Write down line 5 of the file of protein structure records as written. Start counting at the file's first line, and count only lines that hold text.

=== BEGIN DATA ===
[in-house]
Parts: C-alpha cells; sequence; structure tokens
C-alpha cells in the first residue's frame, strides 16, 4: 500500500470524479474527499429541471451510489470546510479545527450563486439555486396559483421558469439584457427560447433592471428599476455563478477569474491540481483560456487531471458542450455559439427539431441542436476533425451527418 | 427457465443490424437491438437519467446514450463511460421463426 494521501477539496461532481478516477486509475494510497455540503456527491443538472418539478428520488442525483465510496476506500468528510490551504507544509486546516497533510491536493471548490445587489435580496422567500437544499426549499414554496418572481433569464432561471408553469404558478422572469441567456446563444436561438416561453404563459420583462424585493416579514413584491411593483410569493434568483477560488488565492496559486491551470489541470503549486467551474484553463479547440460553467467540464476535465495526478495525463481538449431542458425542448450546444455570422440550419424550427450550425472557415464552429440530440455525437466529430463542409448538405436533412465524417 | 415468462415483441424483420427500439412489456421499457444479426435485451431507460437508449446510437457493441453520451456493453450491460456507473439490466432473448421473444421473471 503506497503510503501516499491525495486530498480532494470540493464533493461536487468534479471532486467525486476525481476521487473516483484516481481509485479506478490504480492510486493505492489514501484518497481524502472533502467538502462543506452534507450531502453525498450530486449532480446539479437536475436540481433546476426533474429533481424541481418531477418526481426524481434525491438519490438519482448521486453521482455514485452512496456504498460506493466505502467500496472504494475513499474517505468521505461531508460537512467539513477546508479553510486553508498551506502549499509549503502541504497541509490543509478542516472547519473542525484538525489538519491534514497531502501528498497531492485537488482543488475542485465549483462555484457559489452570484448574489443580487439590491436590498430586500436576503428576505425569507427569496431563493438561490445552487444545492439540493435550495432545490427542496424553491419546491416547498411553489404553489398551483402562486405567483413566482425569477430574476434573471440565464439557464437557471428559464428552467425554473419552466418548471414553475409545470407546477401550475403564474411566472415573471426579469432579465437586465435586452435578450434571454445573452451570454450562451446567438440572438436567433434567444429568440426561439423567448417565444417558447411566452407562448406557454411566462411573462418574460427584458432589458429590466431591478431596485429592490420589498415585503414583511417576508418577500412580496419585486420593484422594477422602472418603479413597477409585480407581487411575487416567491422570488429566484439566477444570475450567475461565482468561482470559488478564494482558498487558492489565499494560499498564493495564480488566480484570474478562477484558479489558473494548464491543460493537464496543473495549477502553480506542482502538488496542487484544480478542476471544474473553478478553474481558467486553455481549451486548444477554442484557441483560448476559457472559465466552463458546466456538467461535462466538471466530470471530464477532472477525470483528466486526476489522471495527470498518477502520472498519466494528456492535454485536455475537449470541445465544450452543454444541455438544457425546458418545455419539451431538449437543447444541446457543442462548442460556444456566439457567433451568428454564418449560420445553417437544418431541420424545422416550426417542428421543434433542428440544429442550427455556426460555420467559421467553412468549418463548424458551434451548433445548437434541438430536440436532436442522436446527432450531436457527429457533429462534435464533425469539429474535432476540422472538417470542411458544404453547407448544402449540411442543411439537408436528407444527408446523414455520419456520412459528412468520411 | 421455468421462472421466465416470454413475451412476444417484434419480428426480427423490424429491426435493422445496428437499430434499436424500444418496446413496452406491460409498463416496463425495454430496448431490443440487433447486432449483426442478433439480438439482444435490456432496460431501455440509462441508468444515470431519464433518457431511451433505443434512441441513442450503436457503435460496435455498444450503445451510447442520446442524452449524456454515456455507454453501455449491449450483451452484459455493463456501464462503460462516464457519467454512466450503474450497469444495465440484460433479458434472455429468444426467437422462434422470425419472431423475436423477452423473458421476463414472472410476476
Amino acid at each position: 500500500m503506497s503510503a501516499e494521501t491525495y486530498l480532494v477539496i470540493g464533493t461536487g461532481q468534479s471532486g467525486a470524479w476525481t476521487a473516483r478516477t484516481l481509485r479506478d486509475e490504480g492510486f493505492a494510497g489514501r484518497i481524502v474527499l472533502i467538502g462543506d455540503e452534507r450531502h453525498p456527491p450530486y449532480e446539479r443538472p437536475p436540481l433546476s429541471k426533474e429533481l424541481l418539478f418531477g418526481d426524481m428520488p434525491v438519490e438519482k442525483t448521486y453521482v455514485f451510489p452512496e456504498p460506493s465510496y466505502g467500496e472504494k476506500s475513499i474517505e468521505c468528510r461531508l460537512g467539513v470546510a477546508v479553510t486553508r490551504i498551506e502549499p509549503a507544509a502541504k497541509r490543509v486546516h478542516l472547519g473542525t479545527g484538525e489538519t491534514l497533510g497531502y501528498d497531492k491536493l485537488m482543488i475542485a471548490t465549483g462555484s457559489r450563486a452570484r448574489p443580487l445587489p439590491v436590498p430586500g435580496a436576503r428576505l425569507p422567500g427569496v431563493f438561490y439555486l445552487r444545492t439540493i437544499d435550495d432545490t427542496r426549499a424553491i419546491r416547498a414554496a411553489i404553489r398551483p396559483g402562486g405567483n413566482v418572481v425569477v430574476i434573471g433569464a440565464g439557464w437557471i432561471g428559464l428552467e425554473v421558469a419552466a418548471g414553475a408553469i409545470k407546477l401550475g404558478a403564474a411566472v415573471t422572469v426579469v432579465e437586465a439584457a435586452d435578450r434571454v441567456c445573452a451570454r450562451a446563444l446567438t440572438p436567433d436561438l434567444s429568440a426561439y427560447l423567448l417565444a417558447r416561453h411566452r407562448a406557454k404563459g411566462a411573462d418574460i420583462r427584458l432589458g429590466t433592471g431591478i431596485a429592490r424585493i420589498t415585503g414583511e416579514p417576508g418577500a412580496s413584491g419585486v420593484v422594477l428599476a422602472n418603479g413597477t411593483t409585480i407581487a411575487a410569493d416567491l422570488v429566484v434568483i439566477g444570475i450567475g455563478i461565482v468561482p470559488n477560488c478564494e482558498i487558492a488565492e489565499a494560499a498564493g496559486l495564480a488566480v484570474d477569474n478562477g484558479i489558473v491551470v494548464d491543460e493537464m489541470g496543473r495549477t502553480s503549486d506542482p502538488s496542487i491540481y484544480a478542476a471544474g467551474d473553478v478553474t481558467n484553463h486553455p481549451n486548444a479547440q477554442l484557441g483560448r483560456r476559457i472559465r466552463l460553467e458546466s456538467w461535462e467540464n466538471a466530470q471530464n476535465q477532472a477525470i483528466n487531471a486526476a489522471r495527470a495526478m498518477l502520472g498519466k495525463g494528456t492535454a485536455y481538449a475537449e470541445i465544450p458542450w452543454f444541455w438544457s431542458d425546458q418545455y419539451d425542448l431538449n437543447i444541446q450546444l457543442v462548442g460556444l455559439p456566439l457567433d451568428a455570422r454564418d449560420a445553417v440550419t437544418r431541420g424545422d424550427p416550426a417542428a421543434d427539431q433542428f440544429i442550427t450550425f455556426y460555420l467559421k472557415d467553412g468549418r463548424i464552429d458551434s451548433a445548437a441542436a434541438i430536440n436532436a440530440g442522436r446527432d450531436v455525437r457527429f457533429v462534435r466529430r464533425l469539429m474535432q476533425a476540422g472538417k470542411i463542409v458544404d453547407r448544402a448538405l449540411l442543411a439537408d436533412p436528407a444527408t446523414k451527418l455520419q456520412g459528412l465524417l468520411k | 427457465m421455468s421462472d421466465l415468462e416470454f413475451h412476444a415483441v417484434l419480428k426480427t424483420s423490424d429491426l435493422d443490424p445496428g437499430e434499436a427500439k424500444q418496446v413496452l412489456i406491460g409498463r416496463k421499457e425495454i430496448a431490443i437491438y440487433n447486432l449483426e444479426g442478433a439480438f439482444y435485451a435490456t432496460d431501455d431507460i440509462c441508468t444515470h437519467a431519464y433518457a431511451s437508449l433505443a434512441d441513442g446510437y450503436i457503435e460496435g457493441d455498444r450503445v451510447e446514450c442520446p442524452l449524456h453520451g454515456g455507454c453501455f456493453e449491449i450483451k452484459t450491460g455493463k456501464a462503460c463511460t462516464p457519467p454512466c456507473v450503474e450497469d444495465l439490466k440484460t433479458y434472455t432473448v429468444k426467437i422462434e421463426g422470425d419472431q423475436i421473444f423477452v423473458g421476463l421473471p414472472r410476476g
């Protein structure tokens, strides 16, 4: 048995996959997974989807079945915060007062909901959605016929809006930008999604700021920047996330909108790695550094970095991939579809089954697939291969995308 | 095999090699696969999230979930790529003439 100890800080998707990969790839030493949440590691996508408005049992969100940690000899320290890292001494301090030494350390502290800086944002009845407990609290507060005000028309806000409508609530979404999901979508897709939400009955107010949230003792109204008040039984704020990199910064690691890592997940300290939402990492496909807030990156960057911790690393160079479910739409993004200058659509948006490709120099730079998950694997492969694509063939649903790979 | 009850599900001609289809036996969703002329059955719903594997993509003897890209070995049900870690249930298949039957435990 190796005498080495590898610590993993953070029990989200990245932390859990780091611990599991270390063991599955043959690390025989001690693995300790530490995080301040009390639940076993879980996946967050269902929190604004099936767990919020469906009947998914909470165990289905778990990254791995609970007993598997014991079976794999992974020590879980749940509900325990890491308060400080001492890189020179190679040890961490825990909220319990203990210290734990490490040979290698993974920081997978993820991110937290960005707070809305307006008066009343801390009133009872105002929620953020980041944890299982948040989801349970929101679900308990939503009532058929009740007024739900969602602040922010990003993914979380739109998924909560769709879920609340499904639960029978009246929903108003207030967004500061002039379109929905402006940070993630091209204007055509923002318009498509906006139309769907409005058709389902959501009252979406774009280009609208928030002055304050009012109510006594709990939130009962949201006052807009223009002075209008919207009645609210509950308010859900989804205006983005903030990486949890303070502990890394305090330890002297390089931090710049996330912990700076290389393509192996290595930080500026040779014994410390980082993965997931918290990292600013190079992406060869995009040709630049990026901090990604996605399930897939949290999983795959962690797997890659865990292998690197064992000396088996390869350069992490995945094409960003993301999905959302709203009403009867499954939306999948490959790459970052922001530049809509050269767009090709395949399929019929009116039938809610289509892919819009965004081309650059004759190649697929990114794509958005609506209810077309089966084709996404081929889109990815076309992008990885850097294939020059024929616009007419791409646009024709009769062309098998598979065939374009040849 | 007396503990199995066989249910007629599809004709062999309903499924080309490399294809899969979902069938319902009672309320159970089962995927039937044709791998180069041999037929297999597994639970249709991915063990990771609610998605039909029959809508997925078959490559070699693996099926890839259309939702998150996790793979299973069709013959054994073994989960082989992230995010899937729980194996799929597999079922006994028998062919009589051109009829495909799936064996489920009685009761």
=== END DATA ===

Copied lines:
């Protein structure tokens, strides 16, 4: 048995996959997974989807079945915060007062909901959605016929809006930008999604700021920047996330909108790695550094970095991939579809089954697939291969995308 | 095999090699696969999230979930790529003439 100890800080998707990969790839030493949440590691996508408005049992969100940690000899320290890292001494301090030494350390502290800086944002009845407990609290507060005000028309806000409508609530979404999901979508897709939400009955107010949230003792109204008040039984704020990199910064690691890592997940300290939402990492496909807030990156960057911790690393160079479910739409993004200058659509948006490709120099730079998950694997492969694509063939649903790979 | 009850599900001609289809036996969703002329059955719903594997993509003897890209070995049900870690249930298949039957435990 190796005498080495590898610590993993953070029990989200990245932390859990780091611990599991270390063991599955043959690390025989001690693995300790530490995080301040009390639940076993879980996946967050269902929190604004099936767990919020469906009947998914909470165990289905778990990254791995609970007993598997014991079976794999992974020590879980749940509900325990890491308060400080001492890189020179190679040890961490825990909220319990203990210290734990490490040979290698993974920081997978993820991110937290960005707070809305307006008066009343801390009133009872105002929620953020980041944890299982948040989801349970929101679900308990939503009532058929009740007024739900969602602040922010990003993914979380739109998924909560769709879920609340499904639960029978009246929903108003207030967004500061002039379109929905402006940070993630091209204007055509923002318009498509906006139309769907409005058709389902959501009252979406774009280009609208928030002055304050009012109510006594709990939130009962949201006052807009223009002075209008919207009645609210509950308010859900989804205006983005903030990486949890303070502990890394305090330890002297390089931090710049996330912990700076290389393509192996290595930080500026040779014994410390980082993965997931918290990292600013190079992406060869995009040709630049990026901090990604996605399930897939949290999983795959962690797997890659865990292998690197064992000396088996390869350069992490995945094409960003993301999905959302709203009403009867499954939306999948490959790459970052922001530049809509050269767009090709395949399929019929009116039938809610289509892919819009965004081309650059004759190649697929990114794509958005609506209810077309089966084709996404081929889109990815076309992008990885850097294939020059024929616009007419791409646009024709009769062309098998598979065939374009040849 | 007396503990199995066989249910007629599809004709062999309903499924080309490399294809899969979902069938319902009672309320159970089962995927039937044709791998180069041999037929297999597994639970249709991915063990990771609610998605039909029959809508997925078959490559070699693996099926890839259309939702998150996790793979299973069709013959054994073994989960082989992230995010899937729980194996799929597999079922006994028998062919009589051109009829495909799936064996489920009685009761």